which represent the `fst e` and `snd e` expressions, respectively. In


a similar vein, we extend our `SafeExpr` GADT:




{{< codelines "Idris" "typesafeinterpreter/TypesafeIntrV3.idr" 41 49 "hl_lines=7 8 9" >}}




Finally, to provide the `PairType` constructor, we extend the `ExprType` and `repr` functions:




{{< codelines "Idris" "typesafeinterpreter/TypesafeIntrV3.idr" 1 11 "hl_lines=5 11" >}}




### Implementing Equality


An important part of this change is the extension of the `decEq` function,


which compares two types for equality. The kind folks over at `#idris` previously


recommended the use of the `Dec` data type for this purpose. A value of


type `Dec P`


{{< sidenote "right" "decideablenote" "is either a proof that \(P\) is true, or a proof that \(P\) is false." >}}


It's possible that a proposition \(P\) is not provable, and neither is \(\lnot P\).


It is therefore not possible to construct a value of type <code>Dec P</code> for


any proposition <code>P</code>. Having a value of type <code>Dec P</code>, then,


provides us nontrivial information.


{{< /sidenote >}} Our `decEq` function, given two types `a` and `b`, returns


`Dec (a = b)`. Thus, it will return either a proof that `a = b` (which we can


then use to convince the Idris type system that two `SafeExpr` values are,


in fact, of the same type), or a proof of `a = b > Void` (which tells


us that `a` and `b` are definitely not equal). If you're not sure what the deal with `(=)`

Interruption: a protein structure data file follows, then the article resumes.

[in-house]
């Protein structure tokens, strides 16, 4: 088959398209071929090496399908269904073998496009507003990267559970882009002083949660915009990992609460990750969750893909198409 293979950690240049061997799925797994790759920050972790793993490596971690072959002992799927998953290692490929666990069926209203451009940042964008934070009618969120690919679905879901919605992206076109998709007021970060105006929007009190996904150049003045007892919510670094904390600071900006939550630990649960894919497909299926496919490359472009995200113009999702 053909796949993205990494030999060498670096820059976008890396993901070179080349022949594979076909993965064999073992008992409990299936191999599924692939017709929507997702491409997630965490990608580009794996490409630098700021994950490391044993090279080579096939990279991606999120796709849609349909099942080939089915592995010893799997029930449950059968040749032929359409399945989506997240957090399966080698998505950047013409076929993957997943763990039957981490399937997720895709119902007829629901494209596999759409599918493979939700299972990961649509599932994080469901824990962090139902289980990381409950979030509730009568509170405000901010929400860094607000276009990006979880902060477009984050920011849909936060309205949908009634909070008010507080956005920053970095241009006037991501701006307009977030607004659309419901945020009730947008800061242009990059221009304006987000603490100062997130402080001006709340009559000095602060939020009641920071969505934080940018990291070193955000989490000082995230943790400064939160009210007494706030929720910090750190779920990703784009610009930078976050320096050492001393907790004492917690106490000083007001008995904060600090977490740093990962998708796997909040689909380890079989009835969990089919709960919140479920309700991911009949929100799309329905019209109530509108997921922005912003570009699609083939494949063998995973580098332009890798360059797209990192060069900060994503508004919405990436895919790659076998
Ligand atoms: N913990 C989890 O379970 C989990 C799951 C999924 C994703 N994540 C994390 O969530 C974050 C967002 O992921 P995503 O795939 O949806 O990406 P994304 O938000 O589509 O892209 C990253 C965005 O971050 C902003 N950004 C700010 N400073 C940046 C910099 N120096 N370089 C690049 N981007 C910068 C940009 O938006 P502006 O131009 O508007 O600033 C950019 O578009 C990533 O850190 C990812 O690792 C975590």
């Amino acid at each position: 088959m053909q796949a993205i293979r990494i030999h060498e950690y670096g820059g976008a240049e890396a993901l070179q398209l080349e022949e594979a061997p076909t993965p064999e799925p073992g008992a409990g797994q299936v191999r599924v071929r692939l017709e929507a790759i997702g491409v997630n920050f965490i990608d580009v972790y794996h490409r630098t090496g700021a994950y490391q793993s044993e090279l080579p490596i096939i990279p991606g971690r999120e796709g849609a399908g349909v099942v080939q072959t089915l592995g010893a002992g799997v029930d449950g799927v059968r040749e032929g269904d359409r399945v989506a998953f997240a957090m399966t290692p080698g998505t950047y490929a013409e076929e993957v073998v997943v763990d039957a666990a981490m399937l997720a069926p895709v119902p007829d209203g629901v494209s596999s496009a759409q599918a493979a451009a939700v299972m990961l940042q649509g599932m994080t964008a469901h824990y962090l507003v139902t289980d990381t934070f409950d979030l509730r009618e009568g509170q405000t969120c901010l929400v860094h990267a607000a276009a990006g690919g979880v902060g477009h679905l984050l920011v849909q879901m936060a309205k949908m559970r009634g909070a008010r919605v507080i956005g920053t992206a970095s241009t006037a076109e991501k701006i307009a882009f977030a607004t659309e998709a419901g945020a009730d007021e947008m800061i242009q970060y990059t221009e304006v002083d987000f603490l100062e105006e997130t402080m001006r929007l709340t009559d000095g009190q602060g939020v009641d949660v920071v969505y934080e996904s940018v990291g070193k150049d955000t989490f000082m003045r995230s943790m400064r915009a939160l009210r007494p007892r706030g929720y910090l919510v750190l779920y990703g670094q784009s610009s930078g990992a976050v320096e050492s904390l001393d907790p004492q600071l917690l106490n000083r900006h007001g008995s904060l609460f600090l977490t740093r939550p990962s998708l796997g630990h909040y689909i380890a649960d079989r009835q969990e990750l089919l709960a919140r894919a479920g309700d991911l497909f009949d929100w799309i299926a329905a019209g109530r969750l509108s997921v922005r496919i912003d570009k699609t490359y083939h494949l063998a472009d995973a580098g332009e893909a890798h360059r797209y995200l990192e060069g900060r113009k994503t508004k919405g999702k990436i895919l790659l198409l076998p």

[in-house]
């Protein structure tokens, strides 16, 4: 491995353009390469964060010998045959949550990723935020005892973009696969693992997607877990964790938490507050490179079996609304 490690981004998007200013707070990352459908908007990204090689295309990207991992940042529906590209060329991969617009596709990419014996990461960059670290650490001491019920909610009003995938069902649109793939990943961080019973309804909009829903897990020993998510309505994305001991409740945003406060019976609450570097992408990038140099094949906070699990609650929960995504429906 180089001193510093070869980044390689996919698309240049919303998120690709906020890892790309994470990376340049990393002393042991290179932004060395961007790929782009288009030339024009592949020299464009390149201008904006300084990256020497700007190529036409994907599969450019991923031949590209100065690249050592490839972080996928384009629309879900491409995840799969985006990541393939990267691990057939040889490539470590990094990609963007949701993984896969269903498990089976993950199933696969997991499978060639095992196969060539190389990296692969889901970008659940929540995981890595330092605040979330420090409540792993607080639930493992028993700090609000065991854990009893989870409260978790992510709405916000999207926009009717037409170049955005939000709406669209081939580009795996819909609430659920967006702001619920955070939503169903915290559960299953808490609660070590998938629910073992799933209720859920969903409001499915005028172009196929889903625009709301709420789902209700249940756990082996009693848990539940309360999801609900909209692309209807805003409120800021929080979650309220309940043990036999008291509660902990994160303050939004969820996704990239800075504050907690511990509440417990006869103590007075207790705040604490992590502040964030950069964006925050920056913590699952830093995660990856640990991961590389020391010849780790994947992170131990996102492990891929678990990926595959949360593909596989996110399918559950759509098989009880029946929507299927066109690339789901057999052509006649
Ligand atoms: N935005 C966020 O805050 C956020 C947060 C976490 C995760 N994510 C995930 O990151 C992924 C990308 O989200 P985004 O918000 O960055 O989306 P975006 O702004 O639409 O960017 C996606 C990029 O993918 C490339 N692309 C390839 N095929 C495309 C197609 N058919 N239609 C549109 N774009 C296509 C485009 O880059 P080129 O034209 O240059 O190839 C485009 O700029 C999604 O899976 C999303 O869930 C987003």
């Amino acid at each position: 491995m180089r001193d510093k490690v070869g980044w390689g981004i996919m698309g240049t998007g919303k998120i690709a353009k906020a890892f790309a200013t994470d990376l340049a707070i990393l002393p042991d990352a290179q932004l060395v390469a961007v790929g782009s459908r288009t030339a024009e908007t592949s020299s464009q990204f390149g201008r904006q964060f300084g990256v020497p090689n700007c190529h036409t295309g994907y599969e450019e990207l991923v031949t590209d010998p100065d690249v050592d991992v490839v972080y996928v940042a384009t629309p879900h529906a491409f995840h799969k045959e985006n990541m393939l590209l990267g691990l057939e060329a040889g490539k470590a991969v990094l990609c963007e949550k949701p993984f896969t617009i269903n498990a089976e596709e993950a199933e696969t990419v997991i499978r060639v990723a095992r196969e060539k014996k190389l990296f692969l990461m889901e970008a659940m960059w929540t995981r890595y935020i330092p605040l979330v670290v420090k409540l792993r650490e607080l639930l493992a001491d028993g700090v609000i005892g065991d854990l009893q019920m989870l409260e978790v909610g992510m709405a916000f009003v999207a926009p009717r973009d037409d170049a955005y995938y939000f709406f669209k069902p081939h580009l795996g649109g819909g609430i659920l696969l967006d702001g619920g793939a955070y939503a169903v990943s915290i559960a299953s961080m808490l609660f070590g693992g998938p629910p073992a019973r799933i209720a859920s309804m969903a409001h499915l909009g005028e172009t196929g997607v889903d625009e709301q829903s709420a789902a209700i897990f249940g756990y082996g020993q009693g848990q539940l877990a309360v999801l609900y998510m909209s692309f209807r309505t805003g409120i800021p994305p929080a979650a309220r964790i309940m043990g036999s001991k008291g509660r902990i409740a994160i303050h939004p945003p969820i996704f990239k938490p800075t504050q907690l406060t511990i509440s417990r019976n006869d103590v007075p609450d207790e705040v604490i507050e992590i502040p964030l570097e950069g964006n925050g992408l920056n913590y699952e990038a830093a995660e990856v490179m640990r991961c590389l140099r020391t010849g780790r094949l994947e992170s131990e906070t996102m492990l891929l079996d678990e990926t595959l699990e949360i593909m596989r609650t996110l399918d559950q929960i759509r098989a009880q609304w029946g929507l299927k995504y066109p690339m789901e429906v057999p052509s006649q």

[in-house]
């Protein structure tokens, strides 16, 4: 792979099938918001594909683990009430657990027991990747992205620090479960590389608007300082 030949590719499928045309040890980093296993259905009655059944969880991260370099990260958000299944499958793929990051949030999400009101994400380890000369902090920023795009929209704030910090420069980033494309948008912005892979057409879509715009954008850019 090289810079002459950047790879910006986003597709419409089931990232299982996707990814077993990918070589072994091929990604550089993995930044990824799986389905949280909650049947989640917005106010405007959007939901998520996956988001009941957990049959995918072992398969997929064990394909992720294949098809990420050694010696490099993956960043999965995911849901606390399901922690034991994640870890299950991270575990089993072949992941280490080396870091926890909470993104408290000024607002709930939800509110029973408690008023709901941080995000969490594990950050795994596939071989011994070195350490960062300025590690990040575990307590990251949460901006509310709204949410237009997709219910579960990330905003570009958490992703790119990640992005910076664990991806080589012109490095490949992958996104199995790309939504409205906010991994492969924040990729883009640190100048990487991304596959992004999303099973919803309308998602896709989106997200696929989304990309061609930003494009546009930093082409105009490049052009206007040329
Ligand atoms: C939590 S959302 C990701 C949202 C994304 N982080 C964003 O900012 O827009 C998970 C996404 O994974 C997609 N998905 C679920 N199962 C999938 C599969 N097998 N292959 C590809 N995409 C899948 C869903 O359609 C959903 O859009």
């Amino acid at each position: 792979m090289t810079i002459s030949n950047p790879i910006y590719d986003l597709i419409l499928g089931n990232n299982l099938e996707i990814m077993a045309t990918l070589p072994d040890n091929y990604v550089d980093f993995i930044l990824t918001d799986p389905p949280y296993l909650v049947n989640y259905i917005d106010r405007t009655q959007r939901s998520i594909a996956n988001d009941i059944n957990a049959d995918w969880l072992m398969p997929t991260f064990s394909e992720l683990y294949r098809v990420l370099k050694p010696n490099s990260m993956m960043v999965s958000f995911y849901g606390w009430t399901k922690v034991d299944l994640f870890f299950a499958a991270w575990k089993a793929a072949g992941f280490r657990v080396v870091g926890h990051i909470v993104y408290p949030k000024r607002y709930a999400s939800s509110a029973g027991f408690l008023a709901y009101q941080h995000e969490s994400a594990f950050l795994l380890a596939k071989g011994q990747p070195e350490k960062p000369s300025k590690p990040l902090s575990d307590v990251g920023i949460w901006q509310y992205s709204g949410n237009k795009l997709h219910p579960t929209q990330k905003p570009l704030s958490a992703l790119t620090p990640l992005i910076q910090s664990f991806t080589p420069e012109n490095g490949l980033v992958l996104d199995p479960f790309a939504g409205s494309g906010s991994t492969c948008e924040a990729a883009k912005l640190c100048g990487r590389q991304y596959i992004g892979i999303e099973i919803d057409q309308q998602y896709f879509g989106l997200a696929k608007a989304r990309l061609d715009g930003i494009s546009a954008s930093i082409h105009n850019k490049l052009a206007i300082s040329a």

and `Void` is, check out


[this section]({{< relref "typesafe_interpreter_revisited.md" >}}#curryhowardcorrespondence)


of the previous article.




A lot of the work in implementing `decEq` went into constructing proofs of falsity.


That is, we needed to explicitly list every case like `decEq IntType BoolType`, and create


a proof that `IntType` cannot equal `BoolType`. However, here's how we use `decEq` in


the typechecking function:




{{< codelines "Idris" "typesafeinterpreter/TypesafeIntrV2.idr" 76 78 >}}




We always throw away the proof inequality! So, rather than spending the time


constructing useless proofs like this, we can just switch `decEq` to return


a `Maybe (a = b)`. The `Just` case will tell us that the two types are equal


(and, as before, provide a proof); the `Nothing` case will tell us that


the two types are _not_ equal, and provide no further information. Let's


see the implementation of `decEq` now:




{{< codelines "Idris" "typesafeinterpreter/TypesafeIntrV3.idr" 13 23 >}}




Lines 14 through 16 are pretty simple; in this case, we can tell at a glance


that the two types are equal, and Idris can infer an equality proof in